Answer : Operating profit is a profit earned though normal activities of a business. It is the excess of gross profit over operating expenses. In other words, it is the excess of operating revenue over operating cost. It is also termed as earning before interest and tax (EBTI). It does not include incomes and expenses that are not related to main course of the business.
It is calculated by following formulae:
Operating Profit = Gross Profit - Operating Expenses
Operating Profit = Sales - Operating Cost
Operating Profit = Sales - COGS - Operating Expenses
Operating expenses include office and administrative expenses, selling and distribution expenses, discount, bad debts, etc.
Long answers : Solutions of Questions on Page Number : 376
Question.1 : What are financial statements? What information do they provide?
Answer : Every business firm wants to know its financial position at the end of an accounting period. In order to assess its financial position, profit earned or loss incurred during an accounting period, the book value of its assets and liabilities is to be ascertained. In order to serve this purpose, financial statements are prepared. Financial statements are the statements showing profitability and financial position of a business at the end of the year. It includes:
1. Income statements, viz., Trading and Profit and Loss Account, which represents direct and indirect expenses incurred to generate revenues. On one hand, trading account discloses either gross profit or gross loss, on the other hand, profit and loss account discloses either net profit or net loss.
2. Statement of financial position, viz., Balance Sheet, which enlists the book value of all the assets and liabilities of the firm. Balance Sheet discloses the true financial position, solvency and credit worthiness of the business.
The information provided by the financial statements is in the form of gross profit or gross loss, net profit or net loss and book value of the assets and their liabilities. The value and relevance of the information provided by the financial statements varies from one user of accounting information to another. Various users of accounting information can be explained graphically as below.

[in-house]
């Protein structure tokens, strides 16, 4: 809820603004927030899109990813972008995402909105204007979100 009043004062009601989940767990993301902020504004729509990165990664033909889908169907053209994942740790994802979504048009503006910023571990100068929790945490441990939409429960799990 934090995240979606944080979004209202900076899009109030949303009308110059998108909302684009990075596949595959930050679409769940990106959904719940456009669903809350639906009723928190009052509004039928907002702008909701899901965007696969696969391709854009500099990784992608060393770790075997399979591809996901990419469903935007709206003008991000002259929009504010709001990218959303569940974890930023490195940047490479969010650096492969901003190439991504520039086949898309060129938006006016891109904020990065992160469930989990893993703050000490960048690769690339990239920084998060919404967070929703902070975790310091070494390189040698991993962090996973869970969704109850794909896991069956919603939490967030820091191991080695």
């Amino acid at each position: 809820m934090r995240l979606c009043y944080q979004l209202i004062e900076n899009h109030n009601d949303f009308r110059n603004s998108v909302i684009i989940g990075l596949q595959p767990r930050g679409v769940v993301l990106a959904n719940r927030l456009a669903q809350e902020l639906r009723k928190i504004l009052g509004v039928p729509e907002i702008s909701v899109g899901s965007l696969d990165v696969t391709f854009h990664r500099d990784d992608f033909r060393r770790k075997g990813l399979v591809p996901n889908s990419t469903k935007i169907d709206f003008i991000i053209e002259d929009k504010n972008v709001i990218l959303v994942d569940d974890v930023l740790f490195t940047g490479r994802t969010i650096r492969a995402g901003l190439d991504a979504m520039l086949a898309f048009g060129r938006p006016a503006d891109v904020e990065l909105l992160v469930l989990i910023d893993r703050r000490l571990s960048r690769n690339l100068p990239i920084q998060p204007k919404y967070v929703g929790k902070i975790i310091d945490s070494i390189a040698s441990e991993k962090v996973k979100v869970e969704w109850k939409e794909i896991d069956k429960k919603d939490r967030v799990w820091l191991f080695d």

1. Internal: Internal users are those persons who are directly related to the business. For example, owners, management, employees, workers, etc.
a. Owners: The information required by owners about profit earned or loss incurred during an accounting period. This information is provided by the financial statements in form of gross (net) profit or gross (net) loss.
b. Management: Financial statements provide vital information to the management for decision making, designing policies and future plans. There are various parameters such as ratio of direct (indirect) expenses to gross (net) profit, by the help of which management can check the adequacy, control and relevance of various expenses incurred and plans and policies implemented.
c. Employees and workers: They expect bonus at the year end, which is directly related to the profit of that particular period. The net profit as disclosed by the profit and loss account forms the basis of this expectation.
2. External: External users are those persons and institutions that are indirectly related to the business. For example, government, tax authorities, investors, etc.
a. Government: Government needs information in order to ascertain various macroeconomic variables, such as national income, GDP, employment opportunities generated, etc.
b. Tax authorities: Tax department is interested in knowing the actual sales, production, turnovers and exports and imports by the business. Tax department levies various taxes, such as income tax, VAT, excise tax, etc. The information disclosed by the financial statements form the basis of estimation of the tax dues of the business.
c. Investors: Financial statements help to know about the earning capacity, scope and potential to grow and to assess financial position of the business. It also helps in knowing various investments made by the business and also investments made by the organisations and individuals in the business. This information helps the investors to assess and determine whether investments by them will be fruitful or not.
d. Bank and other financial institutions: Financial statements provide information to banks and other financial institutions, such as LIC, GIC, etc., about the credit worthiness, solvency and repaying capacity of the business.